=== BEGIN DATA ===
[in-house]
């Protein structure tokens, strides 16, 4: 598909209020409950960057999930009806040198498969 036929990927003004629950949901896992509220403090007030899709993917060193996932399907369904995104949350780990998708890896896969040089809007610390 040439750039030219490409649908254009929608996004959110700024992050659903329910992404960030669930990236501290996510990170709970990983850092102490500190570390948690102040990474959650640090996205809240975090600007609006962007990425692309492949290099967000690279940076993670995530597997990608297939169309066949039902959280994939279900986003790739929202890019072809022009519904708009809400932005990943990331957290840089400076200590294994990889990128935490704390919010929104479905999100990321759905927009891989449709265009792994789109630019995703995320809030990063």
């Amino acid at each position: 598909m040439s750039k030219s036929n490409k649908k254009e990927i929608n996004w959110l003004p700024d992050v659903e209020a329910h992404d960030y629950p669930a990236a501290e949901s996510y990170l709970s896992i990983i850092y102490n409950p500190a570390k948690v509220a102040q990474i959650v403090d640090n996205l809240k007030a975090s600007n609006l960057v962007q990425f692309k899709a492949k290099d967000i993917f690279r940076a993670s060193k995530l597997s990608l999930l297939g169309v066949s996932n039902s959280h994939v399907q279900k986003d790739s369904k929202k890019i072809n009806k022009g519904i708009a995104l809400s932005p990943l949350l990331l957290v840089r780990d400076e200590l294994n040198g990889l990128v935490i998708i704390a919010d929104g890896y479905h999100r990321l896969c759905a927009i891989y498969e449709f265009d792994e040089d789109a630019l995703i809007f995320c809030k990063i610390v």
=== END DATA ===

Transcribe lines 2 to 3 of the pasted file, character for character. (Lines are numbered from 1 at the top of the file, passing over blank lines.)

């Protein structure tokens, strides 16, 4: 598909209020409950960057999930009806040198498969 036929990927003004629950949901896992509220403090007030899709993917060193996932399907369904995104949350780990998708890896896969040089809007610390 040439750039030219490409649908254009929608996004959110700024992050659903329910992404960030669930990236501290996510990170709970990983850092102490500190570390948690102040990474959650640090996205809240975090600007609006962007990425692309492949290099967000690279940076993670995530597997990608297939169309066949039902959280994939279900986003790739929202890019072809022009519904708009809400932005990943990331957290840089400076200590294994990889990128935490704390919010929104479905999100990321759905927009891989449709265009792994789109630019995703995320809030990063």
């Amino acid at each position: 598909m040439s750039k030219s036929n490409k649908k254009e990927i929608n996004w959110l003004p700024d992050v659903e209020a329910h992404d960030y629950p669930a990236a501290e949901s996510y990170l709970s896992i990983i850092y102490n409950p500190a570390k948690v509220a102040q990474i959650v403090d640090n996205l809240k007030a975090s600007n609006l960057v962007q990425f692309k899709a492949k290099d967000i993917f690279r940076a993670s060193k995530l597997s990608l999930l297939g169309v066949s996932n039902s959280h994939v399907q279900k986003d790739s369904k929202k890019i072809n009806k022009g519904i708009a995104l809400s932005p990943l949350l990331l957290v840089r780990d400076e200590l294994n040198g990889l990128v935490i998708i704390a919010d929104g890896y479905h999100r990321l896969c759905a927009i891989y498969e449709f265009d792994e040089d789109a630019l995703i809007f995320c809030k990063i610390v």